The procedural level/round generation system will be cut – but after having playing around with the units and really starting to get a feel for how things work, I’m certain it wont be missed. The game has a real puzzle vibe just below the surface, and I think with hand crafted scenarios it could really shine.
This apparent puzzle feel brings some new challenges, but we’ll discuss that another time. Some features are sure to undergo changes, and I’ll actively be looking for simpler and less time consuming alternatives.Anyway, enough doom and gloom. I’m going to keep this incredibly brief, but I can offer some simple explanation of a few of the gameplay concepts, as well as a screenshot or two of the game in action.
The play area is completely bare, with the exception of zones and player units and their range indicators.
This decision was made based on the reactive nature of the unit interaction, and so much of that weighs on the order or units spotting each other. Due to the nature of the ‘commitment’ mechanic associated with attacking and being attacked, being able to see enemy range limits represents territorial borders in a way. By encroaching into this territory, the unit will be engaged, and depending on attachment type and the rules dictating it, may become committed to the skirmish unable to retreat.
If range indicators overlap at any point, the player’s indicators take precedence.
Units utilising the Stealth Attachment are granted a unique range indicator colour in order to more clearly identify their cloaking range (as visible in the image below).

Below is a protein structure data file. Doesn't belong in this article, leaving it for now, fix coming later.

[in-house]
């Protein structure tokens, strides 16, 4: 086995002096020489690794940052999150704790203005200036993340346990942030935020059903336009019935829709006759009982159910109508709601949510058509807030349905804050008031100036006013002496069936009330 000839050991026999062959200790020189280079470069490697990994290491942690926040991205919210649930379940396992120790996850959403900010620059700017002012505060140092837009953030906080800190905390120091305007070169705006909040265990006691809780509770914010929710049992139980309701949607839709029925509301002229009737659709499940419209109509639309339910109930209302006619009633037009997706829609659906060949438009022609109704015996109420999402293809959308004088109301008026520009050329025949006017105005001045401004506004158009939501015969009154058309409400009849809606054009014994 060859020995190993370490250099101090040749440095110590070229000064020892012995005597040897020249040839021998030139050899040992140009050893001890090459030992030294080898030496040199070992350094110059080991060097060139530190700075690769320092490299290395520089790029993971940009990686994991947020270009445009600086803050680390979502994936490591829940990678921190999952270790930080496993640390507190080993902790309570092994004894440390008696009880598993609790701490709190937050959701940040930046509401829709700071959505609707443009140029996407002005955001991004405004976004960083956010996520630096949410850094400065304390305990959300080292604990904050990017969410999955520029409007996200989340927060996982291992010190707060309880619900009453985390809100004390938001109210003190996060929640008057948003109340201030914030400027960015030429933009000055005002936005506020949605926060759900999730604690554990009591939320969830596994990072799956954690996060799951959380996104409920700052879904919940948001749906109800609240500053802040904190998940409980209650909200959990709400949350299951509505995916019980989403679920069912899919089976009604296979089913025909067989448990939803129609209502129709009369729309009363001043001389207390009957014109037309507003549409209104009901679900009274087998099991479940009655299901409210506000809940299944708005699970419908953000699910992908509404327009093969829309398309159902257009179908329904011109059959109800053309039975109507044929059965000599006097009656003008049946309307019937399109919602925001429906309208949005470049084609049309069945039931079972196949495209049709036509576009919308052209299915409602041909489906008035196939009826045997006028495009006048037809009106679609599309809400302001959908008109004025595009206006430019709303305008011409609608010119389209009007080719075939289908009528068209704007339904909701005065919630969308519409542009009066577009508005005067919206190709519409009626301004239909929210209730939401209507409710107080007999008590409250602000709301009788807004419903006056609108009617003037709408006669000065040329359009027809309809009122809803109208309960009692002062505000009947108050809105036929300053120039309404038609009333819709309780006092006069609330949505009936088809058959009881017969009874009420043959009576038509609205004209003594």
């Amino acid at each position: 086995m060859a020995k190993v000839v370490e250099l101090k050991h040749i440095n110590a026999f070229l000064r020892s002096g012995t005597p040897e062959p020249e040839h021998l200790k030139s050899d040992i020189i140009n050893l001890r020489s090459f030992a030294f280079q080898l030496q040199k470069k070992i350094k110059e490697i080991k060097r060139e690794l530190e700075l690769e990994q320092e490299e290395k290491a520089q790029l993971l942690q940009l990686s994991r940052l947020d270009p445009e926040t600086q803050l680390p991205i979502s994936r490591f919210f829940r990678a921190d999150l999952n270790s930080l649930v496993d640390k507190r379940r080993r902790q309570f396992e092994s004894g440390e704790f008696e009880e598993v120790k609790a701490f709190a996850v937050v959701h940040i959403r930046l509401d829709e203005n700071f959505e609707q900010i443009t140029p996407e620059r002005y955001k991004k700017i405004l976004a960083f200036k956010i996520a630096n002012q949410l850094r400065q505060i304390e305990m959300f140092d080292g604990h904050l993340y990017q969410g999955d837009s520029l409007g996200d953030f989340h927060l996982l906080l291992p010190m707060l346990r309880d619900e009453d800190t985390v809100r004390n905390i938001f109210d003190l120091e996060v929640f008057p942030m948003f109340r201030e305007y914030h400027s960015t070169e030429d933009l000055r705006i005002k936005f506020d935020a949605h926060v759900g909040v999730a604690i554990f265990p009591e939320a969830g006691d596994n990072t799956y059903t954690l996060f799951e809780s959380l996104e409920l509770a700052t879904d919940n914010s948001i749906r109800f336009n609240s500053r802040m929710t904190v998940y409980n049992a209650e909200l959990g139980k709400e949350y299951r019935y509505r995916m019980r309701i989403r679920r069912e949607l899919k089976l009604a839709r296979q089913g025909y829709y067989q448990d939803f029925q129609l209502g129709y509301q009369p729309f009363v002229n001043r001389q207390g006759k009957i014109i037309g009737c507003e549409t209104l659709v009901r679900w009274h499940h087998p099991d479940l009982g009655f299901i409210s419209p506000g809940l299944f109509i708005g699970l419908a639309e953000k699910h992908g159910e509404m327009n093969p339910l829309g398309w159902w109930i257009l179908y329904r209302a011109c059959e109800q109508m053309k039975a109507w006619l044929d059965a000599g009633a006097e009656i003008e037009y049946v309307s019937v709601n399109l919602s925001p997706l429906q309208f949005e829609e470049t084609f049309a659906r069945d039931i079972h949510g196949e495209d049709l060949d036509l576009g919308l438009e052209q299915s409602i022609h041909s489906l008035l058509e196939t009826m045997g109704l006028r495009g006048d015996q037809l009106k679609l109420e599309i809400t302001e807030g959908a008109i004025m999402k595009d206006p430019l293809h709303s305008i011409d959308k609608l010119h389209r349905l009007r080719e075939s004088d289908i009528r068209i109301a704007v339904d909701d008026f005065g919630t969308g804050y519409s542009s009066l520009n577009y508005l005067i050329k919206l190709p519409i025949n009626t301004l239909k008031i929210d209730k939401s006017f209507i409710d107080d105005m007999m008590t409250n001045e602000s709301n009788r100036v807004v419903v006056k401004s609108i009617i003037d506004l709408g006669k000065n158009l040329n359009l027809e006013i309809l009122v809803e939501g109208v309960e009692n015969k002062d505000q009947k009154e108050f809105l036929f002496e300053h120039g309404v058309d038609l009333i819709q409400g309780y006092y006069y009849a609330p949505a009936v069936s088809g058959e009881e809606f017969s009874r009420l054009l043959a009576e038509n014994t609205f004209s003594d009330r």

Zones come in two varieties, deployment zones and capture zones.
Deployment zones are small zones that determine the position the player can spawn their units at the start of the round. Each zone allows one unit to be deployed, effectively allowing the level designer to place limitations on the size of the player’s force to ensure balance within the round. By limiting the player’s force to different sizes (and different positions), the designer can create varied and challenging scenarios, rather than having to achieve progression through simply throwing more and more powerful enemies at the player.
Placing a unit on a capture zone raises a red flag for the enemy – if the closest capture zone to an enemy unit is being captured, the unit will attempt to path directly there and defeat the unit attempting the capture.
The screenshot below shows a player unit on a capture zone (the green circle), and three enemy units en-route to destroy it.